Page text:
The defendants urge, however, that the plaintiffs must first show an "undue burden" on the abortion decision before the challenged law is subject to strict scrutiny. As support for this argument, the defendants rely on the following language of the Supreme Court:

In Planned Parenthood of Central Missouri v. Danforth, we today struck down a statute that created a parental veto . . .. At the same time, however, we held that a requirement of written consent on the part of a pregnant adult is not unconstitutional unless it unduly burdens the right to seek an abortion.

Bellotti v. Baird, 428 U.S. 132, 147, 96 S.Ct. 2857, 2866, 49 L.Ed.2d 844 (1976) (emphasis added). 5 This argument is refuted by the quoted language itself; the term "undue burden" defines the ultimate constitutional issue, not merely the threshold requirement for strict scrutiny. When describing specifically the burden of the party challenging a state regulation, the Supreme Court has not used the term "undue." See Harris v. McRae, supra, --- U.S. at ----, 100 S.Ct. at 2685 ("if a law 'impinges upon a fundamental right explicitly or implicitly secured by the Constitution (it) is presumptively unconstitutional' "); Carey v. Population Services International, 431 U.S. 678, 686, 97 S.Ct. 2010, 2016, 52 L.Ed.2d 675 (1977) (" 'Compelling' is of course the key word; where a decision as fundamental as that whether to bear or beget a child is involved, regulations imposing a burden on it may be justified only by compelling state interests, and must be narrowly drawn to express only those interests.") (emphasis added); id. at 688, 97 S.Ct. at 2018 ("The significance of (Roe v. Wade, Doe v. Bolton, and Planned Parenthood of Missouri v. Danforth ) is that they establish that the same test must be applied to state regulations that burden an individual's right to decide to prevent conception or terminate pregnancy by substantially limiting access to the means of effectuating that decision as is applied to state statutes that prohibit the decision entirely. Both types of regulation 'may be justified only by a compelling state interest . . . and must be narrowly drawn to express only the legitimate state interests at stake.' ") (emphasis added). The threshold question whether there is a "burden" or "direct interference" in the pregnancy termination decision requires the plaintiff merely to show the requisite degree of interference. If the interference is sufficiently substantial and not de minimis, the State has to show the compelling basis for the law, that is, that the burden is not "undue" or unjustifiable. The defendants' proposed reading of the Supreme Court's language would virtually preclude the application of strict scrutiny to State interference in the abortion decision, for it would require the plaintiff to anticipate and to rebut possible reasons for the interference. Only if the plaintiff made this initial showing would the State be called upon to justify its actions. The defendants have suggested no standards by which the courts would determine whether a particular burden is "undue." Presumably the defendants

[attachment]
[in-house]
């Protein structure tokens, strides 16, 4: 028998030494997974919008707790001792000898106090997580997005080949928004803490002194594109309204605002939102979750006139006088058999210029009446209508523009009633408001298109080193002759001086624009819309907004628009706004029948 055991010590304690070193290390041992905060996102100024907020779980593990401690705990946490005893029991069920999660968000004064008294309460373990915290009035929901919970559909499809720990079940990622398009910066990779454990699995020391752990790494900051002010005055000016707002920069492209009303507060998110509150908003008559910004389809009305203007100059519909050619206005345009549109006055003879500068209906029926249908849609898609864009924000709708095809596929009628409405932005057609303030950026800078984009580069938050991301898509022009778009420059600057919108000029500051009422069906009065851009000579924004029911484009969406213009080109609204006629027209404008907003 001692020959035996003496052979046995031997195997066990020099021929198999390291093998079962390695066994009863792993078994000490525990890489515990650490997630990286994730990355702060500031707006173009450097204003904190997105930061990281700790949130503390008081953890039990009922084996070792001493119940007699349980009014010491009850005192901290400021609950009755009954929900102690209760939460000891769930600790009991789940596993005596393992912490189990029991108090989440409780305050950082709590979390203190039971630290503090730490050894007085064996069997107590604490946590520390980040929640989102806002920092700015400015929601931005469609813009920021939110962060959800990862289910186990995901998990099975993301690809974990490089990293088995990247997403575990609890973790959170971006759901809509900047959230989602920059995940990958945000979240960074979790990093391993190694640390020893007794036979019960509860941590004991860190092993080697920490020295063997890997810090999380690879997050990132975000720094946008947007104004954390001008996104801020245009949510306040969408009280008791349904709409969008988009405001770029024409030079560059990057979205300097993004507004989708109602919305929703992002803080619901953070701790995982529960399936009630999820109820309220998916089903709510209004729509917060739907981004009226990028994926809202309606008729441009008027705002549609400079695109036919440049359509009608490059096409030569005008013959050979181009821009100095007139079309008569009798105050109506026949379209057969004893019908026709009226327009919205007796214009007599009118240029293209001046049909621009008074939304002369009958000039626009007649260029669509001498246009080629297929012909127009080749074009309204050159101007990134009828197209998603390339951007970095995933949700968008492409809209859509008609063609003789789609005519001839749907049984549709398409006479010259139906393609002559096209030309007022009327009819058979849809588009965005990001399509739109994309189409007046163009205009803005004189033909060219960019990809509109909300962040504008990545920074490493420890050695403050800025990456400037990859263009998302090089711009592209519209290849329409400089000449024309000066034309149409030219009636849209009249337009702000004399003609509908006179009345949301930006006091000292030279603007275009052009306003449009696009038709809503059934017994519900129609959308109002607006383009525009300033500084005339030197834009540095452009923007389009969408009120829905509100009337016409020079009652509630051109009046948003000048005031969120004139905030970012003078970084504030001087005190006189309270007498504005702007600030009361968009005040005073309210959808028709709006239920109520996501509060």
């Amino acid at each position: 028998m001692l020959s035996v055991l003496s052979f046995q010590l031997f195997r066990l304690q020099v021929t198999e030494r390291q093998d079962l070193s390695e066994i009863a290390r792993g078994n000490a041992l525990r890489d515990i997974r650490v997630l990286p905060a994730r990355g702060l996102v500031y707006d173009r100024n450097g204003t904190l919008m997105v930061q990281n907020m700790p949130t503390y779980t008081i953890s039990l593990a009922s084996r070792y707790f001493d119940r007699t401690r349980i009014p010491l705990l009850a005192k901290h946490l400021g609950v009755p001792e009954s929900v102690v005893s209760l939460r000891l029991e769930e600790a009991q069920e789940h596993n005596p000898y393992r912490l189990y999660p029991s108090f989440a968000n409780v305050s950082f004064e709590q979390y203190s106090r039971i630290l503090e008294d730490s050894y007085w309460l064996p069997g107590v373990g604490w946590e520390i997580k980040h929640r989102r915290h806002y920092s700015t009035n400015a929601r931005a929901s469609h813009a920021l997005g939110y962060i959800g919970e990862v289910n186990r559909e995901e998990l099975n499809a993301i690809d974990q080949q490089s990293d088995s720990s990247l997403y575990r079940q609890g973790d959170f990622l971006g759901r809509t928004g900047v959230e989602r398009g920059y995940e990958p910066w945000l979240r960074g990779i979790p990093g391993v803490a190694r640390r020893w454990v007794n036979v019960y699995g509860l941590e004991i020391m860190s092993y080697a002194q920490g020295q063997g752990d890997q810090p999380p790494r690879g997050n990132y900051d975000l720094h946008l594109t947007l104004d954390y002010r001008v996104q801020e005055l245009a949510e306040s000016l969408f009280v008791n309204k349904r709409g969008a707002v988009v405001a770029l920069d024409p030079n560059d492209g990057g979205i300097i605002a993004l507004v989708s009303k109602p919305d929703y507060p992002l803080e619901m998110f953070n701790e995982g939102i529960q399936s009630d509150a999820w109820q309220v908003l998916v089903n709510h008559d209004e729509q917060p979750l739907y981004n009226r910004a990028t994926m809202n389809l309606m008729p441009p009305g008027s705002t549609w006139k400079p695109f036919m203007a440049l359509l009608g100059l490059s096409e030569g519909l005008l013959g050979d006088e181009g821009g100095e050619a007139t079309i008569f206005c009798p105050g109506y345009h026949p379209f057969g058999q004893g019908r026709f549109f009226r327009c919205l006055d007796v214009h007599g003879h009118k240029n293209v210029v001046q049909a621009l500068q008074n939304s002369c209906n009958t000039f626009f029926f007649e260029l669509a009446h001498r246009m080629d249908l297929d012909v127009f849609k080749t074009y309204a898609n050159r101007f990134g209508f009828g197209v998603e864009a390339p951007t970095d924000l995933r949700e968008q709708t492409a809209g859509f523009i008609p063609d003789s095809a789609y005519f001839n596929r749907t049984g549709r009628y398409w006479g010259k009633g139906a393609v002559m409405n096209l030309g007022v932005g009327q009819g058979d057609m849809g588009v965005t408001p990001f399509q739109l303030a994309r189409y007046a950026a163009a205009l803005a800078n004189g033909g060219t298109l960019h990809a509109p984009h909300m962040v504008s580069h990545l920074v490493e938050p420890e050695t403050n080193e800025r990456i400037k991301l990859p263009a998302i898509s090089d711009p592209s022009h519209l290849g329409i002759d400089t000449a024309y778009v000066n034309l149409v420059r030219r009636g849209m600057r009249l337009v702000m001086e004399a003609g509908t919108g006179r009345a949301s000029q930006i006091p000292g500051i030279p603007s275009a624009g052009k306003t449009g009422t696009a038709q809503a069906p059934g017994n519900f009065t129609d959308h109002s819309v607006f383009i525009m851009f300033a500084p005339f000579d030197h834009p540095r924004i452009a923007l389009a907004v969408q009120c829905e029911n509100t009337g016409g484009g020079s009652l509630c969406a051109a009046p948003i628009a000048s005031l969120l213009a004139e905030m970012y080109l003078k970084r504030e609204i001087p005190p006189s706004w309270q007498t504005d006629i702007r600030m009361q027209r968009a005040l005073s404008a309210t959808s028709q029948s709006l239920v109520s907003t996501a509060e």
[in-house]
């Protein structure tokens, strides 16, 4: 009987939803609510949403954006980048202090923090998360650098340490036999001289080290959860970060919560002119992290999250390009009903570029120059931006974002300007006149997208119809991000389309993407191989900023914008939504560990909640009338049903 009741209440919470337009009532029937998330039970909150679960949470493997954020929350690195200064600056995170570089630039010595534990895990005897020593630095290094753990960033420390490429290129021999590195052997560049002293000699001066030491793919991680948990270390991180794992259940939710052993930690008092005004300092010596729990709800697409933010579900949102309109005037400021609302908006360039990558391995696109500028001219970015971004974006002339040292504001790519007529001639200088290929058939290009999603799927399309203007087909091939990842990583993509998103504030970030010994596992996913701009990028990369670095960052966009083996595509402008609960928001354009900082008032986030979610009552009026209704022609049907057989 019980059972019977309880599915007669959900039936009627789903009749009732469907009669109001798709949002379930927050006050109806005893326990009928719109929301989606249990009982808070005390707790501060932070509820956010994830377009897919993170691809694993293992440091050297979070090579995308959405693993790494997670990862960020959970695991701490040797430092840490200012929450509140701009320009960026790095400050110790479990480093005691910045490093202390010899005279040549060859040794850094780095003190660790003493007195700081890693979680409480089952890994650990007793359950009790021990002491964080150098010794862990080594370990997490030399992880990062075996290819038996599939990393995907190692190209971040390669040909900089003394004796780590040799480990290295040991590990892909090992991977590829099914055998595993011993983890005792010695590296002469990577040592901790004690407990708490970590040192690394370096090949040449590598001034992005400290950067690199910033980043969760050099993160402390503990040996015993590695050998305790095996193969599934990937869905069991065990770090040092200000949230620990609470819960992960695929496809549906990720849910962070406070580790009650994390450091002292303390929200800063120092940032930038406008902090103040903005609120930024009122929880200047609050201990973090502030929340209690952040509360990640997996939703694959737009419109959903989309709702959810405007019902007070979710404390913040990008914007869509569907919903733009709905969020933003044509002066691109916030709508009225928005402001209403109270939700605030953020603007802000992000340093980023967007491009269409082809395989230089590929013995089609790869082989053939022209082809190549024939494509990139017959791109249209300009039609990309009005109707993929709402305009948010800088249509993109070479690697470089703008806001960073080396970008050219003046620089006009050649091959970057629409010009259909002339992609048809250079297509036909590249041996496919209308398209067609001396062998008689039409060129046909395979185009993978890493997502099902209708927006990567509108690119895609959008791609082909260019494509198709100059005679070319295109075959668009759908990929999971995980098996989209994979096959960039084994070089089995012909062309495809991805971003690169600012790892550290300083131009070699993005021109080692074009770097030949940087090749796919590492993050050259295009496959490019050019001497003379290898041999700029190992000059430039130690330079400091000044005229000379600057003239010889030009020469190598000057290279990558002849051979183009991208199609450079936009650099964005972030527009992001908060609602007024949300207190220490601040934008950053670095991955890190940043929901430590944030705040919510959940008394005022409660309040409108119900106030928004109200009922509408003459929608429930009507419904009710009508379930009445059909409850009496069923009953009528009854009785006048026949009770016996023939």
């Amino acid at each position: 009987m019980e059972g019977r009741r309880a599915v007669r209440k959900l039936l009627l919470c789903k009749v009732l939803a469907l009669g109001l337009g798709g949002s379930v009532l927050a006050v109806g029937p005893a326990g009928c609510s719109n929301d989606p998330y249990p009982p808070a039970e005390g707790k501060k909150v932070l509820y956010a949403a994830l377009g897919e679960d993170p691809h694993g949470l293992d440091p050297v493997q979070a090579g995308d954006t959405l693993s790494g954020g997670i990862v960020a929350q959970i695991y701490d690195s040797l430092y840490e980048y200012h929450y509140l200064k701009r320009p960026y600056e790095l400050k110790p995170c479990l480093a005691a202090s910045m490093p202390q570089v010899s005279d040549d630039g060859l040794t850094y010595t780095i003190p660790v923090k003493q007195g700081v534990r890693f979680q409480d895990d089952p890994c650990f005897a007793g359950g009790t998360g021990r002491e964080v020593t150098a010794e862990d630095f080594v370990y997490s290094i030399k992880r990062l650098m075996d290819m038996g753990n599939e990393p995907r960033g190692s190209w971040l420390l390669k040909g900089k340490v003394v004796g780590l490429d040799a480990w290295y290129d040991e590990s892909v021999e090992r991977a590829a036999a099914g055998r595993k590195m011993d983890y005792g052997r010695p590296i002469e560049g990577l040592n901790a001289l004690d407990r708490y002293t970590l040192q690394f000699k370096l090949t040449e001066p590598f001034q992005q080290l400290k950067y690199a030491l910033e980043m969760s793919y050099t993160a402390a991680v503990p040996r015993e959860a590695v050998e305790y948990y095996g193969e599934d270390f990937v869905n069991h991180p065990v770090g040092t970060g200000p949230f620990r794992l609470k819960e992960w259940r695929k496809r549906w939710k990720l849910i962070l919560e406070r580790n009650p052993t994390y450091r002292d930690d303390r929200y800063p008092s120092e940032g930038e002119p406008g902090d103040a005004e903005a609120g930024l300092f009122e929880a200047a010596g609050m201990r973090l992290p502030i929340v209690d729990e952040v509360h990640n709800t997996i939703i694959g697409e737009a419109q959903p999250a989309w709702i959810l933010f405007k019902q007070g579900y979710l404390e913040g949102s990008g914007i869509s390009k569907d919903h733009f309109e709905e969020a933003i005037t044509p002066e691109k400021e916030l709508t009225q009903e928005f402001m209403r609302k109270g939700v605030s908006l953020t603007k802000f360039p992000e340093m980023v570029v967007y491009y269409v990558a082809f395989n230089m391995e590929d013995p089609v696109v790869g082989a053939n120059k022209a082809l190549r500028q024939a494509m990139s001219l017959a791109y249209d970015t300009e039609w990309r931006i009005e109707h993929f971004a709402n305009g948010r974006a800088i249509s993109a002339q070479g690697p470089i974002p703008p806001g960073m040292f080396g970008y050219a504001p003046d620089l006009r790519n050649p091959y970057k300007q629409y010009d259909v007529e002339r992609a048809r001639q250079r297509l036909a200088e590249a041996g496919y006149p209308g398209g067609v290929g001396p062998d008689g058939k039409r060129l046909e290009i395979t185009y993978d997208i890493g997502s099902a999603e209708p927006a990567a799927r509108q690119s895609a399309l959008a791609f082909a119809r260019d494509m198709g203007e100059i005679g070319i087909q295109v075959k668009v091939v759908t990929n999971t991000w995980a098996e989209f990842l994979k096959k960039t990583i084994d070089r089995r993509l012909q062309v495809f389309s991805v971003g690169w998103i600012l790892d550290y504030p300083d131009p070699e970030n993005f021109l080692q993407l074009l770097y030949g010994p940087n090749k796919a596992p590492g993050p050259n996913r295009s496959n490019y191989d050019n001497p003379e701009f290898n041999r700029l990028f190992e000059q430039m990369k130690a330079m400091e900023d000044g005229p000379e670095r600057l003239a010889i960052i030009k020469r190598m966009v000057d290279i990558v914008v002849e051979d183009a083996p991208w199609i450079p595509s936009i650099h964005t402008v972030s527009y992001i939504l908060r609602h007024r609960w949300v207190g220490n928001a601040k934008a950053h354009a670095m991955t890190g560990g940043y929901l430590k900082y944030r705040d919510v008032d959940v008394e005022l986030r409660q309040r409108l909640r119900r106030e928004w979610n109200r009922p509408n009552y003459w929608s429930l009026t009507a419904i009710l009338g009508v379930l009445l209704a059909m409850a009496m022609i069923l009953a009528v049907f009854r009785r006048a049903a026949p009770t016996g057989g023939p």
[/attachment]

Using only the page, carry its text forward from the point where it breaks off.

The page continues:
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would have the courts generally defer to the judgment of the...